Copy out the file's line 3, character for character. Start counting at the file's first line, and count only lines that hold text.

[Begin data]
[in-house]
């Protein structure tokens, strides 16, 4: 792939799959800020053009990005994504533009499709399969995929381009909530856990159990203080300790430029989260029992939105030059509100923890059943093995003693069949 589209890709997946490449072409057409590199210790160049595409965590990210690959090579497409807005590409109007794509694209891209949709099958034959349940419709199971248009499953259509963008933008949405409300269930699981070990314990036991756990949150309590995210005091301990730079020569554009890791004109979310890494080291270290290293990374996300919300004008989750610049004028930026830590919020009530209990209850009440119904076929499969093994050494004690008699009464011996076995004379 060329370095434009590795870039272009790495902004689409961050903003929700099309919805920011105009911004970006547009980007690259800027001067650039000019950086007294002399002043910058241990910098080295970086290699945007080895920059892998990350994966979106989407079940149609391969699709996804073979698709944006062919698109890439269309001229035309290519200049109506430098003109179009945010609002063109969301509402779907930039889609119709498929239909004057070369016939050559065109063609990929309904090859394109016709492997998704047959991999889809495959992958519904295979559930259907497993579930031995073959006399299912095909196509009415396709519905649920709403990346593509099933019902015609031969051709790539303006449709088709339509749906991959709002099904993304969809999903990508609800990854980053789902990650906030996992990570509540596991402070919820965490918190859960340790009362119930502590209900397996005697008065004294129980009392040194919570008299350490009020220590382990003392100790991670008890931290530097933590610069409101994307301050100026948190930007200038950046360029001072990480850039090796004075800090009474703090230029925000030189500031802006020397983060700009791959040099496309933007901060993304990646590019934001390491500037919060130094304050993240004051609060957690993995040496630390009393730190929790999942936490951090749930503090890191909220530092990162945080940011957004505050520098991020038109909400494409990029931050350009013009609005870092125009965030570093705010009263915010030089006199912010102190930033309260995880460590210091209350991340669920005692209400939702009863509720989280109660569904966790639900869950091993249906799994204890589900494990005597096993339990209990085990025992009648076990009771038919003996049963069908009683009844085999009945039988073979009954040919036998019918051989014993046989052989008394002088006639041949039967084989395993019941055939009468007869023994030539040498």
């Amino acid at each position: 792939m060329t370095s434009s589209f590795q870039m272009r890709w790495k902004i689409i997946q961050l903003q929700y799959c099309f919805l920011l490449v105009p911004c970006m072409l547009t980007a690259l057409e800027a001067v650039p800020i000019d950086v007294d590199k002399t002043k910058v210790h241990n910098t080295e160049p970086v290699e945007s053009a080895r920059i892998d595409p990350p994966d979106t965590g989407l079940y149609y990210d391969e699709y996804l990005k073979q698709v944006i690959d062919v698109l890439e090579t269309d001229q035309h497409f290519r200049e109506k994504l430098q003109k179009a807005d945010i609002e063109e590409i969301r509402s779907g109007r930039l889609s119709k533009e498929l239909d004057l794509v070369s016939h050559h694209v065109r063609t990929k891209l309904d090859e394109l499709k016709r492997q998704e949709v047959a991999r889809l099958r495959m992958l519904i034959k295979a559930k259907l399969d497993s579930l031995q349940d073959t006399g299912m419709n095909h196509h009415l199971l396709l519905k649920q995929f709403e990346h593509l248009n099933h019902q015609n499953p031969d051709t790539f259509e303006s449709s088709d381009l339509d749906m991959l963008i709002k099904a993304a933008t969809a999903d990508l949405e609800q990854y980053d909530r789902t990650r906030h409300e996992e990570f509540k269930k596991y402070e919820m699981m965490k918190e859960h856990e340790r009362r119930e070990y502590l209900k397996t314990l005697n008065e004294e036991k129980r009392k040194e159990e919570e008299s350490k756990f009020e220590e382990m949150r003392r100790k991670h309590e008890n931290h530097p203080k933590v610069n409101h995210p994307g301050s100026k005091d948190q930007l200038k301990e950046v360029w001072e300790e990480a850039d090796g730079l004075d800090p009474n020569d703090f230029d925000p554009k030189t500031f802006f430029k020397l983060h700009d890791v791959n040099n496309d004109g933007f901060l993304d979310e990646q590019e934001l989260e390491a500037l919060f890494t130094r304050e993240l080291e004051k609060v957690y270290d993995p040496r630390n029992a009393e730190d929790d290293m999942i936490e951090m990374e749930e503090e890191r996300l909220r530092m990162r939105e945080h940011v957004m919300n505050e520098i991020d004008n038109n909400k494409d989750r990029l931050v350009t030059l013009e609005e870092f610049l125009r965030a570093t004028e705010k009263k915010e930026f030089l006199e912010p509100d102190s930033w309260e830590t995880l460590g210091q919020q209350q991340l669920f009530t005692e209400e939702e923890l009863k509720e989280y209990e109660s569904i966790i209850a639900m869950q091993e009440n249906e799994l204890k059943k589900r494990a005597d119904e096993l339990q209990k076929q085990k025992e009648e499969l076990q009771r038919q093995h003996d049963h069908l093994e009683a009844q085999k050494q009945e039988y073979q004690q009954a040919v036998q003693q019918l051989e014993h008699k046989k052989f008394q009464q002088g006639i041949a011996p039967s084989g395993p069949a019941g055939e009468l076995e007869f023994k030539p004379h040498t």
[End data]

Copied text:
């Amino acid at each position: 792939m060329t370095s434009s589209f590795q870039m272009r890709w790495k902004i689409i997946q961050l903003q929700y799959c099309f919805l920011l490449v105009p911004c970006m072409l547009t980007a690259l057409e800027a001067v650039p800020i000019d950086v007294d590199k002399t002043k910058v210790h241990n910098t080295e160049p970086v290699e945007s053009a080895r920059i892998d595409p990350p994966d979106t965590g989407l079940y149609y990210d391969e699709y996804l990005k073979q698709v944006i690959d062919v698109l890439e090579t269309d001229q035309h497409f290519r200049e109506k994504l430098q003109k179009a807005d945010i609002e063109e590409i969301r509402s779907g109007r930039l889609s119709k533009e498929l239909d004057l794509v070369s016939h050559h694209v065109r063609t990929k891209l309904d090859e394109l499709k016709r492997q998704e949709v047959a991999r889809l099958r495959m992958l519904i034959k295979a559930k259907l399969d497993s579930l031995q349940d073959t006399g299912m419709n095909h196509h009415l199971l396709l519905k649920q995929f709403e990346h593509l248009n099933h019902q015609n499953p031969d051709t790539f259509e303006s449709s088709d381009l339509d749906m991959l963008i709002k099904a993304a933008t969809a999903d990508l949405e609800q990854y980053d909530r789902t990650r906030h409300e996992e990570f509540k269930k596991y402070e919820m699981m965490k918190e859960h856990e340790r009362r119930e070990y502590l209900k397996t314990l005697n008065e004294e036991k129980r009392k040194e159990e919570e008299s350490k756990f009020e220590e382990m949150r003392r100790k991670h309590e008890n931290h530097p203080k933590v610069n409101h995210p994307g301050s100026k005091d948190q930007l200038k301990e950046v360029w001072e300790e990480a850039d090796g730079l004075d800090p009474n020569d703090f230029d925000p554009k030189t500031f802006f430029k020397l983060h700009d890791v791959n040099n496309d004109g933007f901060l993304d979310e990646q590019e934001l989260e390491a500037l919060f890494t130094r304050e993240l080291e004051k609060v957690y270290d993995p040496r630390n029992a009393e730190d929790d290293m999942i936490e951090m990374e749930e503090e890191r996300l909220r530092m990162r939105e945080h940011v957004m919300n505050e520098i991020d004008n038109n909400k494409d989750r990029l931050v350009t030059l013009e609005e870092f610049l125009r965030a570093t004028e705010k009263k915010e930026f030089l006199e912010p509100d102190s930033w309260e830590t995880l460590g210091q919020q209350q991340l669920f009530t005692e209400e939702e923890l009863k509720e989280y209990e109660s569904i966790i209850a639900m869950q091993e009440n249906e799994l204890k059943k589900r494990a005597d119904e096993l339990q209990k076929q085990k025992e009648e499969l076990q009771r038919q093995h003996d049963h069908l093994e009683a009844q085999k050494q009945e039988y073979q004690q009954a040919v036998q003693q019918l051989e014993h008699k046989k052989f008394q009464q002088g006639i041949a011996p039967s084989g395993p069949a019941g055939e009468l076995e007869f023994k030539p004379h040498t």